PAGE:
Anti-toll groups have been calling for the tolls to be scrapped ever since they were implemented in 2011
Portugal’s Minister of Territorial Cohesion has admitted in Parliament that the Algarve would be better off without tolls on the region’s A22 motorway (also known as Via do Infante).
Ana Abrunhosa’s admission came during a hearing held today at the Commission of Public Administration, Land Planning and Local Power, reports Lusa news agency.
Anti-toll groups have been denouncing the negative effects of motorway tolls ever since they were introduced on the previously free-for-users SCUTS. But whether the minister’s latest admission will lead to any concrete results remains to be seen.
Abrunhosa did vow that the government is committed to “continuing to reduce toll prices” on motorways, specifically the A22, having even said that the “best solution” would be to scrap tolls entirely.
As the minister explained (and as Algarve residents know far too well), the only alternative to the A22 is the EN125 – a road that has never proven to be a true alternative to a motorway. It mostly only has one lane in each direction and frequently passes right through the heart of several towns, leading to huge bottlenecks especially at rush hour.
Making matters worse is that the eastern section of the road between Olhão and Vila Real de Santo António has been needing urgent renovations for years, yet the works are continuously delayed.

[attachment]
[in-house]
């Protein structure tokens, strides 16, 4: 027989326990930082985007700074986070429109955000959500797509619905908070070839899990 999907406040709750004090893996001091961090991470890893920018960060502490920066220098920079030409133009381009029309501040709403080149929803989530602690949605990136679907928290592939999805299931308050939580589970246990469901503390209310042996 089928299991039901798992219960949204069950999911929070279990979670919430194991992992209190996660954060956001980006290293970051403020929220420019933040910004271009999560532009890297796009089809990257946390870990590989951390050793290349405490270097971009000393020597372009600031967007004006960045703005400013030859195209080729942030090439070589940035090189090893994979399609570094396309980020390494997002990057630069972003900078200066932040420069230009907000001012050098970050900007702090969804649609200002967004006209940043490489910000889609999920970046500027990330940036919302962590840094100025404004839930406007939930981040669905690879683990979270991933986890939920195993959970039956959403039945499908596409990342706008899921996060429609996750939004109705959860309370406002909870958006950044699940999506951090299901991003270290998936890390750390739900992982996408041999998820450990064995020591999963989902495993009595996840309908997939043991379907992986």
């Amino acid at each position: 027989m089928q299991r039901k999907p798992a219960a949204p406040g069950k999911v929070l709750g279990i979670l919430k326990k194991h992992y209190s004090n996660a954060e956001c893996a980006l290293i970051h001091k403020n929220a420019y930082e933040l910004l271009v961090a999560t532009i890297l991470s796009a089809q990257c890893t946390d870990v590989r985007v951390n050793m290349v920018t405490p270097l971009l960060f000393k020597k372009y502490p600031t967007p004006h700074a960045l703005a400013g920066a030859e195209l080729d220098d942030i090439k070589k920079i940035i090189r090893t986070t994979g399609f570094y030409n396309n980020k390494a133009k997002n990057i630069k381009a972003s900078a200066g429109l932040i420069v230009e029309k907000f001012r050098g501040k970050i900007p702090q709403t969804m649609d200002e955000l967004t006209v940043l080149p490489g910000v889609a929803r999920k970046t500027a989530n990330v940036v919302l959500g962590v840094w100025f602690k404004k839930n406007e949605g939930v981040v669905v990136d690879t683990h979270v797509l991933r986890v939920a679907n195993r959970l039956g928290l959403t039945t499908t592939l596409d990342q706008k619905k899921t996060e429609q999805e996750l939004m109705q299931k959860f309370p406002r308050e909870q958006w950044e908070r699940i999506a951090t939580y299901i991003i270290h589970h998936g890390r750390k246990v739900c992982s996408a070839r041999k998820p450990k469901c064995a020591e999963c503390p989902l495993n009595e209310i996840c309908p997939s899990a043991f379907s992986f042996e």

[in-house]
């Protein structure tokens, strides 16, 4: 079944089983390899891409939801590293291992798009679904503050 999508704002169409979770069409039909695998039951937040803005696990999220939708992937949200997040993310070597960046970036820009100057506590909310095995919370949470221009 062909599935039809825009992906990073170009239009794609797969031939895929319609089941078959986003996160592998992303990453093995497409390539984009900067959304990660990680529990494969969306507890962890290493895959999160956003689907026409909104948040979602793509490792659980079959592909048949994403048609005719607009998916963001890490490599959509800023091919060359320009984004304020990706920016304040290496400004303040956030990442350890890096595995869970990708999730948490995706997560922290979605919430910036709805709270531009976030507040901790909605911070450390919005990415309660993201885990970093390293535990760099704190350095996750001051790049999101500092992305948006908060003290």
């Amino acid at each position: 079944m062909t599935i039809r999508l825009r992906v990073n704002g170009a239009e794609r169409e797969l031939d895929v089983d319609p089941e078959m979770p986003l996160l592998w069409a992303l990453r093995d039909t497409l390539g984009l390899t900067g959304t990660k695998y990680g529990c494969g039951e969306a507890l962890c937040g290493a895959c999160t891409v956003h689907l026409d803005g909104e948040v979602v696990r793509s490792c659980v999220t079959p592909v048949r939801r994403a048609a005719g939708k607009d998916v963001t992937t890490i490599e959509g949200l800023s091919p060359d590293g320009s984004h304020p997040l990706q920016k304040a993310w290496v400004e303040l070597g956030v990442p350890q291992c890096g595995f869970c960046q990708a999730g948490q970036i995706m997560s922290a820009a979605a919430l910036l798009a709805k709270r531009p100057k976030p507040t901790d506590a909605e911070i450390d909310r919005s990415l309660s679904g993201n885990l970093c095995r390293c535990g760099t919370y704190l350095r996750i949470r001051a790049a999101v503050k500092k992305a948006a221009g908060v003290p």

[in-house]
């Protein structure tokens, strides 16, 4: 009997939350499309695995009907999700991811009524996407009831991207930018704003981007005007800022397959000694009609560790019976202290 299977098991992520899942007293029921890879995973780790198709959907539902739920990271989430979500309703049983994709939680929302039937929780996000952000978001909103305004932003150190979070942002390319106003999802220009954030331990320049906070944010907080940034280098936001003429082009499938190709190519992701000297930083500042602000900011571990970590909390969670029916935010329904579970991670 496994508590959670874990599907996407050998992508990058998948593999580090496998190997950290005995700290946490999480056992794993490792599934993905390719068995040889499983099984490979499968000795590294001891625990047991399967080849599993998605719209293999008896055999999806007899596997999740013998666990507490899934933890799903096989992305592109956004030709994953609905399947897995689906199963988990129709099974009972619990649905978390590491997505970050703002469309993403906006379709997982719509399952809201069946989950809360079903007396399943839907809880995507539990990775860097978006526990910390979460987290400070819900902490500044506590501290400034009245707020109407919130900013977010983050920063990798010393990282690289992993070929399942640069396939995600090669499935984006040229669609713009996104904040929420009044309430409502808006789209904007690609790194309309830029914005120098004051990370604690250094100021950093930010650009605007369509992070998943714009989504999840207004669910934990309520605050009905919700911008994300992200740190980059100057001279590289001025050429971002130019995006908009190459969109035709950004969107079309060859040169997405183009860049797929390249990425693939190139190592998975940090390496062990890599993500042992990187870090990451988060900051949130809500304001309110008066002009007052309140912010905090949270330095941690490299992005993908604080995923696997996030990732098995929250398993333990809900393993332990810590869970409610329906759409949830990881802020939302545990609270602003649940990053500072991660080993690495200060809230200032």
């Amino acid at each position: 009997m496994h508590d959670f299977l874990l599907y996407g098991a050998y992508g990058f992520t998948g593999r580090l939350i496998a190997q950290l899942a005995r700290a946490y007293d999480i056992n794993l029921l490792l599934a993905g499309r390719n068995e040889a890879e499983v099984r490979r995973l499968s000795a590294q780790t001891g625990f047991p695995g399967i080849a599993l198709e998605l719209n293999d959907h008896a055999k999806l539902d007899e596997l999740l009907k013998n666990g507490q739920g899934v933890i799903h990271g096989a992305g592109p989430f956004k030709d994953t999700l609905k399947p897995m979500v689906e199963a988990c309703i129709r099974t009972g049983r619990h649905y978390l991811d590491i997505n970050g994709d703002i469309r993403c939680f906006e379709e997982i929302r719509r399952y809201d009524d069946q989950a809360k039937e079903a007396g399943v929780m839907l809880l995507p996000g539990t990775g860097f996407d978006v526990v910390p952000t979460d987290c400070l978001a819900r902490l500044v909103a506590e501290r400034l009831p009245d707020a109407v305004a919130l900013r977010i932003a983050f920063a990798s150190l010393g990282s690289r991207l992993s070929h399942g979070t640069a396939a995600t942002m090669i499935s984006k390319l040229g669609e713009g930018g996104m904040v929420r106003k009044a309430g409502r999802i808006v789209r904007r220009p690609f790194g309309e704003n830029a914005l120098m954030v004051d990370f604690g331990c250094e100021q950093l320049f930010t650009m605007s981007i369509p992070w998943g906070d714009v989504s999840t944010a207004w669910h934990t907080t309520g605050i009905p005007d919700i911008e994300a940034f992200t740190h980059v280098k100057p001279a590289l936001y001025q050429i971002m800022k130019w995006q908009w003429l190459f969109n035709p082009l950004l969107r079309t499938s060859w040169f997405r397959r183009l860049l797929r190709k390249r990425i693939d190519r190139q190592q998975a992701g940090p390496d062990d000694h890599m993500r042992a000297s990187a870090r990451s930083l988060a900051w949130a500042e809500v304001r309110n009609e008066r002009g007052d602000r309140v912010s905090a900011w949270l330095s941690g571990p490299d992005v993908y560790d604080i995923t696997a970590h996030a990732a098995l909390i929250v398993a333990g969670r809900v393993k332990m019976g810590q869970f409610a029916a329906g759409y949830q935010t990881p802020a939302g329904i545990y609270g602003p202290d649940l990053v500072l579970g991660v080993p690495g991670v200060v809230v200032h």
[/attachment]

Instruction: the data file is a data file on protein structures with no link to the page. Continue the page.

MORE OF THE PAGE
Another issue highlighted by the minister is that paying the tolls is anything but intuitive.
The Via Verde website explains it this way: “If your vehicle has a Portuguese plate number you can pay tolls through the following systems: Via Verde Portugal, CTT’s post-payment system, Satelise or Paytolls. If your vehicle does not have a Portuguese plate number you can pay tolls through the following systems: a transponder issued by Via Verde Portugal, Tollcard, Easy Toll, Paytolls or other prepayment methods according to the type of trip you make.”
What those in charge of the motorway payment system seem to forget is that tourists on holiday in the Algarve do not want to go through the hassle of figuring this system out, and many (knowingly or unknowingly) simply do not pay. This, in turn, makes it incredibly difficult for the tolls to be charged.
While this issue will likely remain a hot topic, for now, however, a top government representative has finally gone on record to say that the A22 motorway tolls are not “the solution” the Algarve needs.